Four days ago, he wrote in a comment, “Let’s give Josh Boam and his team a chance. He has good intentions and is spending lots of money. It is his baby now.”
And he continued on in the same vein.
The text of that above comment — in case he deletes it — is: “I want to wish Josh and his partner God Speed and good luck with AviWorlds. I must make a correction. AviWorlds was never sold before. No monetary transaction was ever made last time the ownership changed. I came back because I felt I made a mistake and changed my mind and since there was not money involved; I still owned it. The person gave me back the domain name etc etc. It is a different story now; A monetary transaction was agreed upon. Josh Boam is a good guy. I am sure he will do his best and even more aggressively than I am.”
But, a few minutes ago, he posted on the AviWorlds Facebook group that “Josh has banned me so he can take my regions.”
It seems that Pomposelli thinks that all he sold to Boam was the domain name, not the grid itself. And Boam thinks that Pomposelli sold him the whole thing.
Of course, the only documentation is emails and text messages — no signed, signed notarized contract that spells out the intellectual property ownership and non-compete agreements.
So, odds are, Pomposelli will start up his new parallel grid and try to hound Boam into submission.
And it already seems to be working. As of today, Boam’s AviWorlds reported 104 active users — with 716 registered users. Pomposelli’s Virtual Ville reports 172 active users, on 29 registrations.
That means that AviWorld’s former user base is leaving that grid, and Pomposelli’s new Virtual Ville is seeing a lot of inbound hypergrid teleports from people coming to check it out.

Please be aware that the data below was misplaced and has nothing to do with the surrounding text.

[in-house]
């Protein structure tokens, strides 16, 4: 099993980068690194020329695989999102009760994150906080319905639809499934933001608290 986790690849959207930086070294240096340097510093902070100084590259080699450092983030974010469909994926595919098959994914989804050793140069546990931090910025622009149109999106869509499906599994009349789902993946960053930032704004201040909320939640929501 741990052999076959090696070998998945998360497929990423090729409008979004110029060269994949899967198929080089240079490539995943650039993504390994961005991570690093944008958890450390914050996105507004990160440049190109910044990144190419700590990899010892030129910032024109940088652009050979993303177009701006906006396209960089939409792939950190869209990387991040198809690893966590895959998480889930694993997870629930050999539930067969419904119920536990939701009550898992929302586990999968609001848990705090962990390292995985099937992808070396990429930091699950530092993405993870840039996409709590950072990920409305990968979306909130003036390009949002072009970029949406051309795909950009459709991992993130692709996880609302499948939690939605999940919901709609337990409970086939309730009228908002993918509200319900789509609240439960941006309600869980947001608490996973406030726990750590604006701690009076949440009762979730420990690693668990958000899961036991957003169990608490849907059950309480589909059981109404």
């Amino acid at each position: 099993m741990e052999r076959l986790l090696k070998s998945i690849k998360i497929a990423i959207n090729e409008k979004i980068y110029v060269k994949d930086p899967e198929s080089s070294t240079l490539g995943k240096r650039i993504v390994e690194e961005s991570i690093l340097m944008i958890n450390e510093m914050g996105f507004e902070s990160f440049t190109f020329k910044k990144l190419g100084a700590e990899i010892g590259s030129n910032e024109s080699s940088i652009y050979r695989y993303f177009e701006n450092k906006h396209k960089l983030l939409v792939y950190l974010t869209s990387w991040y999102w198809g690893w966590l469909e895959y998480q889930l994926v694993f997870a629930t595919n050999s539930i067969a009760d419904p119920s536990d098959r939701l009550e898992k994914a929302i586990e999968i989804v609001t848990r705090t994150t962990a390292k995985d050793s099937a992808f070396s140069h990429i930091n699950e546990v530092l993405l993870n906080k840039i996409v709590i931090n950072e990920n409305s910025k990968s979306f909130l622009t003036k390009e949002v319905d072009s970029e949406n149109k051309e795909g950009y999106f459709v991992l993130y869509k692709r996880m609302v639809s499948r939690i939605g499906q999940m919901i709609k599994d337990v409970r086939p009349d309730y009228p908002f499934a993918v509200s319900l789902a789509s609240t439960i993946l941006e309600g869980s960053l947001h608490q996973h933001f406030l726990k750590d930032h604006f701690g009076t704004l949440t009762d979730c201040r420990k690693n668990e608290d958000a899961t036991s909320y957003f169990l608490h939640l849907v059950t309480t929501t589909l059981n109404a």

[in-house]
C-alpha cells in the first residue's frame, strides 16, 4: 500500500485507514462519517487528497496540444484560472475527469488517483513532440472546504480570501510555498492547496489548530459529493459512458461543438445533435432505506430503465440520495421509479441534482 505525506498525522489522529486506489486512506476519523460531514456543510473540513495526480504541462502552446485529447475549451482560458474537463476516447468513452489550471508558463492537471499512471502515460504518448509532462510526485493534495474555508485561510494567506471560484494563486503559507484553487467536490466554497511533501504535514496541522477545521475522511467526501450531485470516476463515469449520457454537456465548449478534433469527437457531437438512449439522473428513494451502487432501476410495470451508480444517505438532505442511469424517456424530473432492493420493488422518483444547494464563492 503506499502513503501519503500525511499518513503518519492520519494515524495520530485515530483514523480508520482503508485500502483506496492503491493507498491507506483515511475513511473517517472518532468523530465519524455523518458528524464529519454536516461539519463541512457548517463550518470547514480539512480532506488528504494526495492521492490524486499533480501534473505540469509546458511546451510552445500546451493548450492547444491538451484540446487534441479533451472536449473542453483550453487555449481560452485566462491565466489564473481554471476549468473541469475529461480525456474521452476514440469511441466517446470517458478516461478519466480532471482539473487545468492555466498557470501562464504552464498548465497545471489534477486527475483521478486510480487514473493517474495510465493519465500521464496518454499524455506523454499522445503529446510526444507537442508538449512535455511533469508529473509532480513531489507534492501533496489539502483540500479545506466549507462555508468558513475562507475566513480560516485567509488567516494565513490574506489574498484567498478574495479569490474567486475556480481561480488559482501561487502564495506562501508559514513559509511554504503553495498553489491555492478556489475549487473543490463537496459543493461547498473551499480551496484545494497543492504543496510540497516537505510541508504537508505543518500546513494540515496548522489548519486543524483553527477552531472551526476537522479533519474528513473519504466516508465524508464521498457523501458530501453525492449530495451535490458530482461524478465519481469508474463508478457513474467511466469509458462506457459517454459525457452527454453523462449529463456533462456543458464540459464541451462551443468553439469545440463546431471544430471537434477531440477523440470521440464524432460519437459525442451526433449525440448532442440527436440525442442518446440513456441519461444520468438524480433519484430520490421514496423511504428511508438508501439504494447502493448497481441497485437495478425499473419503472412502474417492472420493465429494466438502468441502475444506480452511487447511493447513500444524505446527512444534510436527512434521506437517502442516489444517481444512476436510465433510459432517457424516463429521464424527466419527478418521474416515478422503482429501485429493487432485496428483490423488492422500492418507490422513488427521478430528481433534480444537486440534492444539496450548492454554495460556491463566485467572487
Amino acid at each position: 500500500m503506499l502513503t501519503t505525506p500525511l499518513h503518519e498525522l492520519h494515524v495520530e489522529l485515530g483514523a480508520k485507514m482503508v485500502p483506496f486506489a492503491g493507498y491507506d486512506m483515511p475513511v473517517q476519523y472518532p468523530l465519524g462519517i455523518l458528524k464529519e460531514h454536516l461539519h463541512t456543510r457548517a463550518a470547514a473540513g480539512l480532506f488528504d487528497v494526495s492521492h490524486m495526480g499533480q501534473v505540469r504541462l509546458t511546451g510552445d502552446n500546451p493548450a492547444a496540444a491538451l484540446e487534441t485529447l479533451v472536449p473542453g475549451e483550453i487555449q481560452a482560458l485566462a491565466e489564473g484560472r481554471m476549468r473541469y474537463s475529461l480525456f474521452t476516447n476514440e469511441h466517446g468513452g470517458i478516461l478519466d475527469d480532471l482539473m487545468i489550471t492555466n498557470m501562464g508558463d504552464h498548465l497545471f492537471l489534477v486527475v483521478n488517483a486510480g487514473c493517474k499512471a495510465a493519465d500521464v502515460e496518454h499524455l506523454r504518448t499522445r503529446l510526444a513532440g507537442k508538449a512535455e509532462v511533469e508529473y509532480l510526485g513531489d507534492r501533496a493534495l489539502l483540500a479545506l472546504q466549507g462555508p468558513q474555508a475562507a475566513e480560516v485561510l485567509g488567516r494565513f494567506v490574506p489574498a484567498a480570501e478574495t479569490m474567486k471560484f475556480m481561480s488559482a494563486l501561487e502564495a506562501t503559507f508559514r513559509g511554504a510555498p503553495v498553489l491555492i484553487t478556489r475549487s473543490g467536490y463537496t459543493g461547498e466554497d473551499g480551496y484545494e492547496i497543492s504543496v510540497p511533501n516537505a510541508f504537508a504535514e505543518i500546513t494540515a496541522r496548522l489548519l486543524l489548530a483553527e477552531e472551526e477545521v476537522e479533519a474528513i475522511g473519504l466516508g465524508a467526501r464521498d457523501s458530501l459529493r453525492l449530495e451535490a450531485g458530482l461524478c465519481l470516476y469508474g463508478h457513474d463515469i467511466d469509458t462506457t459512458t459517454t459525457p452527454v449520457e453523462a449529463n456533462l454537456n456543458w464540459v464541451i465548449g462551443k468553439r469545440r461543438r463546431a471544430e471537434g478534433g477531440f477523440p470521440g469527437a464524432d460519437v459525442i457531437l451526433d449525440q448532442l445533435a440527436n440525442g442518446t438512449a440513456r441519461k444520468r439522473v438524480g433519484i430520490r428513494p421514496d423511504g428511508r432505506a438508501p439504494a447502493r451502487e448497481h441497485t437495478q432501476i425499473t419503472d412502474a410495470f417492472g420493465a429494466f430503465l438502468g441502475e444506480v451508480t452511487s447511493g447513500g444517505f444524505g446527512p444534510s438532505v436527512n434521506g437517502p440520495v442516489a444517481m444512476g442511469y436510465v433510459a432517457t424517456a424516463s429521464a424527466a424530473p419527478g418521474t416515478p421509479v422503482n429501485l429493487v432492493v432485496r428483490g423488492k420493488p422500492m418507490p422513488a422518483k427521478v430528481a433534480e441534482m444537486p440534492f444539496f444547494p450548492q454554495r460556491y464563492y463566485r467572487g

“Many follow me around,” said Pomposelli. “Can’t help it. They love me.”
According to independent hosting providers who’ve worked with Pomposelli in the past, these are real people — he’s got a large and loyal following in Brazil who stick with him no matter what.
Something similar happened before, when Pomposelli turned over AviWorlds to a new owner — then set up a new grid with a similar name, and fought the new owner until he threw in the towel.
Big plans for AviWorlds
That would be a shame if the same thing happened this time because Boam has a decent strategy for AviWorlds, with reasonable prices and new features and services.
For example, regions will start at $10 a month for up to 20,000 prims, which is lower than the OpenSim average price of $15 per month per standard region.
He has also put up an online marketplace for the grid, set up a rental system for the free lands, and has an events calendar and in-world events management tool.
The online marketplace is for both local residents and hypergrid visitors, he said.
“We are allowing everyone in the metaverse to be able to take advantage of our marketplace,” he said. “The only drawback is that they must visit one of our regions to be able to receive the item.”
This is similar to the way the Kitely Market is set up, where residents of other grids can buy content. With the Kitely Market, however, shoppers don’t have to visit the Kitely grid — but they do have to have a Kitely account, which comes with a Kitely avatar. Of course, every online marketplace requires that buyers can create an account to make payments. Meanwhile, Kitely Market has been around since mid-2013 and has tens of thousands of items and customers on more than 400 different grids. So it won’t be a head-to-head competition, but still a sign that Boam has ambitious plans to raise the profile of AviWorlds.